A Vermont Farmhouse Evolves Over Time

As with many farmhouses, change has come slowly to this home in Vermont.

The farmhouse at Cloudland Farm is a 200-year-old, center-chimney Cape Cod that was remodeled a century after it was built.

At one time not so long ago, most Americans lived on farms. To modern folks in city and suburb, a farmhouse may seem remote. Perhaps it’s the abandoned house on the side of the interstate: a lonely relic of another time. Or maybe it’s idealized, like a rural home created by a movie-set designer. Old farmhouses were built in many different architectural styles: I-house, Cape Cod, Greek Revival, American Foursquare, even bungalow. They range from rustic one-room dwellings to elegant plantation manors. Materials (wood, brick, or stone) often come right from the surrounding land. Plain and austere, occasionally ornamented with gingerbread, these houses rarely were designed by professional architects. Instead, they were built in true vernacular fashion by carpenters following age-old patterns and customs.

As farms often remained in a family over generations, it was assumed that the house would change and grow. Here, for example, a small house built at the beginning of the 19th century was altered in 1908. The old house is on a glorious country road that climbs above the town of Woodstock, Vermont. Here, on the thousand acres of Cloudland Farm, Bill and Cathy Emmons raise roughly a hundred head of Angus cattle. The farm dates to the 1760s; Bill’s grandfather purchased the property in 1908.

The main farmhouse, known still as Mother’s House, started out as a simple late 18th-century Cape Cod dwelling, but in 1908 underwent a substantial remodeling inside and out. A large front porch, dormers, and cedar shakes were added, along with upgraded interior woodwork that includes the high wainscot and a modified newel post on the old winder staircase. In fact, at first glance, the yellow house appears to be a ca. 1910 bungalow and not the much older building that it is.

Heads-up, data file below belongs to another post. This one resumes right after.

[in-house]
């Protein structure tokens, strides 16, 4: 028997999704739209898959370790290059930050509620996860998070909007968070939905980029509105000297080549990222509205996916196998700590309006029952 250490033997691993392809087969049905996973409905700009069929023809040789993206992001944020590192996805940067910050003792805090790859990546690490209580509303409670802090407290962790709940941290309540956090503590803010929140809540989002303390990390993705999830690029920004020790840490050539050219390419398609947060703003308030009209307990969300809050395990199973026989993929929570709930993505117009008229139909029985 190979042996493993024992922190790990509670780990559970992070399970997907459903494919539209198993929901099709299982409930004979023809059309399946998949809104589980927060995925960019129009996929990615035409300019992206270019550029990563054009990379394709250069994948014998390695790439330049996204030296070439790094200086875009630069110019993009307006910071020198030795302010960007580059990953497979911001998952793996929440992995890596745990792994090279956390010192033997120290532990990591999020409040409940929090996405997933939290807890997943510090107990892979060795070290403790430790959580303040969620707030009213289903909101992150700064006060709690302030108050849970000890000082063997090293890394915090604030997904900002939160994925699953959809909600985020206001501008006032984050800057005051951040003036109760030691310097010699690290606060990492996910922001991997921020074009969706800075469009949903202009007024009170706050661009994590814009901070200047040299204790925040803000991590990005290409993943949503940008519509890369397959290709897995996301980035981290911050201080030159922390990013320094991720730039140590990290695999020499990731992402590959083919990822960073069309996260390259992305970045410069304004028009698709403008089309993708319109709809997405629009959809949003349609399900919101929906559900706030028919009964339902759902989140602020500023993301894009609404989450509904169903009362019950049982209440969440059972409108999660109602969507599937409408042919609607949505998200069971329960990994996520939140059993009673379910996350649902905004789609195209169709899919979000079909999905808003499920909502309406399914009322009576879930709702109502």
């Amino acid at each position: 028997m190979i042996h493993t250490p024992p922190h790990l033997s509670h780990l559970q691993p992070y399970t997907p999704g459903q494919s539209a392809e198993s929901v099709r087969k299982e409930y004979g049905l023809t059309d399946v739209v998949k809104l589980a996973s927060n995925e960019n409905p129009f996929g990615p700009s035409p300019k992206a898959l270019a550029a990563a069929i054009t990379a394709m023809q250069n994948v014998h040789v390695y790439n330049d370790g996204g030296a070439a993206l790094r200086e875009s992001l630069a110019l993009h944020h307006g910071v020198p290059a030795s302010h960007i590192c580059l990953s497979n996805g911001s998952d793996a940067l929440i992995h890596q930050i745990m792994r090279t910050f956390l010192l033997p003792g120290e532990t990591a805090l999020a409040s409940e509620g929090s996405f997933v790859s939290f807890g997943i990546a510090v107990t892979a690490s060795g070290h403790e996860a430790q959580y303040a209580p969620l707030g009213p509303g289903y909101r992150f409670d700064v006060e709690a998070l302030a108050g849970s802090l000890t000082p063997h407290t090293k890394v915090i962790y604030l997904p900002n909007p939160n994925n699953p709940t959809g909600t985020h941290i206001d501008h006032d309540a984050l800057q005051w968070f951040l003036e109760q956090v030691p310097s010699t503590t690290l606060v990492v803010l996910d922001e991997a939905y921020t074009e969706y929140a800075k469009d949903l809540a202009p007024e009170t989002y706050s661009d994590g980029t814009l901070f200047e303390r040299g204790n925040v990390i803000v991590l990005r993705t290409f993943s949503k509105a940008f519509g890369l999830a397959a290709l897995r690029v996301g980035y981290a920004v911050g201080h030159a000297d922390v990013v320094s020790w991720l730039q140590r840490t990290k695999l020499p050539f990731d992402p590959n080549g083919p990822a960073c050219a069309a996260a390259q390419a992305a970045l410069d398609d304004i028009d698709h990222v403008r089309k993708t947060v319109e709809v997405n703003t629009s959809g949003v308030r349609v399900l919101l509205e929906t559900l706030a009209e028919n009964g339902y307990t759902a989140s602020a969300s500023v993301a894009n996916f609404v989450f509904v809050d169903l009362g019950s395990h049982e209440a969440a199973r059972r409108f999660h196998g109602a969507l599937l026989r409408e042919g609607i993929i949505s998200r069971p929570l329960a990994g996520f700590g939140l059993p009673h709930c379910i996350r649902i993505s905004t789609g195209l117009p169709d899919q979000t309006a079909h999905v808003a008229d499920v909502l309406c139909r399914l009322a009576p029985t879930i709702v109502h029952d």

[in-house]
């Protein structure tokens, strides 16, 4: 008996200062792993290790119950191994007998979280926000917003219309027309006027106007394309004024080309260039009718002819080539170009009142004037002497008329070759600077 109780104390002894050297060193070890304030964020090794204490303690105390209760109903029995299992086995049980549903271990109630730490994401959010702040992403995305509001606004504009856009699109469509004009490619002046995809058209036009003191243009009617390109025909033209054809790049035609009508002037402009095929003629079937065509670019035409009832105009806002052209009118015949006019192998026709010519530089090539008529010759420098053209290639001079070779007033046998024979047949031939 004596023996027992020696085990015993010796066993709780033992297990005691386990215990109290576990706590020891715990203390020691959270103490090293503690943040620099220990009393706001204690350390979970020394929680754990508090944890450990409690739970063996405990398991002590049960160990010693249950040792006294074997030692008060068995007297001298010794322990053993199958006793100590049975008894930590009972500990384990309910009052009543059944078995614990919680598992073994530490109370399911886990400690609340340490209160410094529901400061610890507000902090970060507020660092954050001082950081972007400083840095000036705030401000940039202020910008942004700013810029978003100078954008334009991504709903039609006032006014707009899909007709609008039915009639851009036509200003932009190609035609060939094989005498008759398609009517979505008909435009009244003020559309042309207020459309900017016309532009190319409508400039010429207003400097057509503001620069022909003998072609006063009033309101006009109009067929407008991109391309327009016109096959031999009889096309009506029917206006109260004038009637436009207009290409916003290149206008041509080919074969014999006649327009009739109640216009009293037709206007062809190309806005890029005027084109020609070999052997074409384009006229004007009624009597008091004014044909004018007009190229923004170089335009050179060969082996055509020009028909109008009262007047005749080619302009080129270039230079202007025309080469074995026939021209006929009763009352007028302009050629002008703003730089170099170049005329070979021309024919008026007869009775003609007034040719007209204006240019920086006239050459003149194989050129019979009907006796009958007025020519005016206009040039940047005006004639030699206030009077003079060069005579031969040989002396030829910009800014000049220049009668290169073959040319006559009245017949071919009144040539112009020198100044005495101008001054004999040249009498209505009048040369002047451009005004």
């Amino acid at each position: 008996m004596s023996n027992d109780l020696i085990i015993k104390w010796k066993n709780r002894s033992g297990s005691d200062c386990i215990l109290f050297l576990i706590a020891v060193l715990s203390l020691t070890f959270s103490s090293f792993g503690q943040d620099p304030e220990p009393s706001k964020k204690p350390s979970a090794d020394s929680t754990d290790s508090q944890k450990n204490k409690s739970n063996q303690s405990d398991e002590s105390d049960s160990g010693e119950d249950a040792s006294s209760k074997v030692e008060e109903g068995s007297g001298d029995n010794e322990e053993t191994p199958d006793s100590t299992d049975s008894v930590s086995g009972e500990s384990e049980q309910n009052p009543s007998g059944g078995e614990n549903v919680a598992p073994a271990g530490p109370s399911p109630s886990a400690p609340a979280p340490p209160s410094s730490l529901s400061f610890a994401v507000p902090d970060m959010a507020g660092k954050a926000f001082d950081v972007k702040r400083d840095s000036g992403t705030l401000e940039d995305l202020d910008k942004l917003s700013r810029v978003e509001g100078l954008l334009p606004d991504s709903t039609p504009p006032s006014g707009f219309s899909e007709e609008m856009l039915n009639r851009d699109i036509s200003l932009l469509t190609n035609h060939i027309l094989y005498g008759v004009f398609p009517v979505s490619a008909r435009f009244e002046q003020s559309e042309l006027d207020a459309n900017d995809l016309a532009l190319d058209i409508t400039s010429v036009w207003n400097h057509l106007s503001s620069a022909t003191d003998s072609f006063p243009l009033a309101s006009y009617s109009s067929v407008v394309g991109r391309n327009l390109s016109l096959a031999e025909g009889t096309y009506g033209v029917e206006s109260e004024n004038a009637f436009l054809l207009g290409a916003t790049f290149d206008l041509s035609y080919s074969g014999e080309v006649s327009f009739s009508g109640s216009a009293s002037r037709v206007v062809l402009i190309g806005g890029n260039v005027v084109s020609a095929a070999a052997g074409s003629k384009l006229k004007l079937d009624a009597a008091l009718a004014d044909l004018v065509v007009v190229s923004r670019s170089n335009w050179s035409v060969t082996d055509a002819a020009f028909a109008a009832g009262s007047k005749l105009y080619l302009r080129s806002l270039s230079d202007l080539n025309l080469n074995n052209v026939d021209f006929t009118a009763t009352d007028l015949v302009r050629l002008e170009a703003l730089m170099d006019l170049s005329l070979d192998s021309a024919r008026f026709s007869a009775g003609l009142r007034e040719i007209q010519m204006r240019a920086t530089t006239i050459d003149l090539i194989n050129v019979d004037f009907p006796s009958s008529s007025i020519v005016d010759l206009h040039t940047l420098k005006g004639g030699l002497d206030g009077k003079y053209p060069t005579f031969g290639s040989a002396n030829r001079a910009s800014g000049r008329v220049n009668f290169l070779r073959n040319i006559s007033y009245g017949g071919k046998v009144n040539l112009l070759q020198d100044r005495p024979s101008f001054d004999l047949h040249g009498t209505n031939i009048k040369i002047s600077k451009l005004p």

A focal point of the kitchen is the huge cast-iron Magee cooking stove installed during the 1908 renovation. The Country rock-maple chairs are a 20th-century take on a fan-back Windsor.

The kitchen is iconic. Two modern stoves sitting side by side enable preparation of large meals and come in handy during canning season. The spectacular Magee cast-iron stove dates to 1908. The room is awash in the soft yellow of the cabinets, charming with its wallpaper of entwining strawberries. Open shelves hold kitchen utensils, and the country chairs are crafted of rock maple.

The couple has furnished the rest of the house with a comfortable variety of heirlooms and memorabilia, including the portrait of Bill’s mother wearing a string of pearls that presides over the dining room.

Paint-stenciled decoration dates to colonial days, and remained a thrifty alternative to wallpaper through the 19th century. The top-of-wall border, and another that outlines the dining room’s millwork, are typical.

Bill explains that although his family has farmed the land for three generations, he and Cathy are the first to live here full-time. “Vermont winters are harsh, so folks moved back into the town during the off-season. It wasn’t a year-round house.” He says the place—one of the bigger farms in New England—was managed as a business. “There was a steam-powered sawmill, the butchering was done on-site, and a lot of butter and maple syrup were made here.”

Besides cattle, today the farm raises turkeys for Thanksgiving. To help keep it profitable, the family has recently added a 50-seat dining room in a post-and-beam building made from lumber harvested on the farm. The restaurant is heated by wood and serves food grown locally. This Emmons generation has taken great strides to keep Cloudland a working farm.

Tags: farmhouse OHJ December 2013 Old-House Journal Steve Gross & Susan Daley Vermont

By Steve Gross & Susan Daley

Steve Gross & Susan Daley are photographers specializing in architecture, interiors, gardens, travel and lifestyle. They shoot assignments and produce stories for numerous magazines as well as photograph projects for architects and designers. Their books explore the rich architectural and cultural heritage of the many regions of the U.S.

More From This Category

Product Recommendations

Here are some supplies and products we find essential. We may receive a commission from sales referred by our links; however, we have carefully selected these products for their usefulness and quality.

Product of the Week

© Copyright 2021 Home Group, a division of Active Interest Media. All Rights Reserved.
P.O. Box 20730 Boulder, CO 80308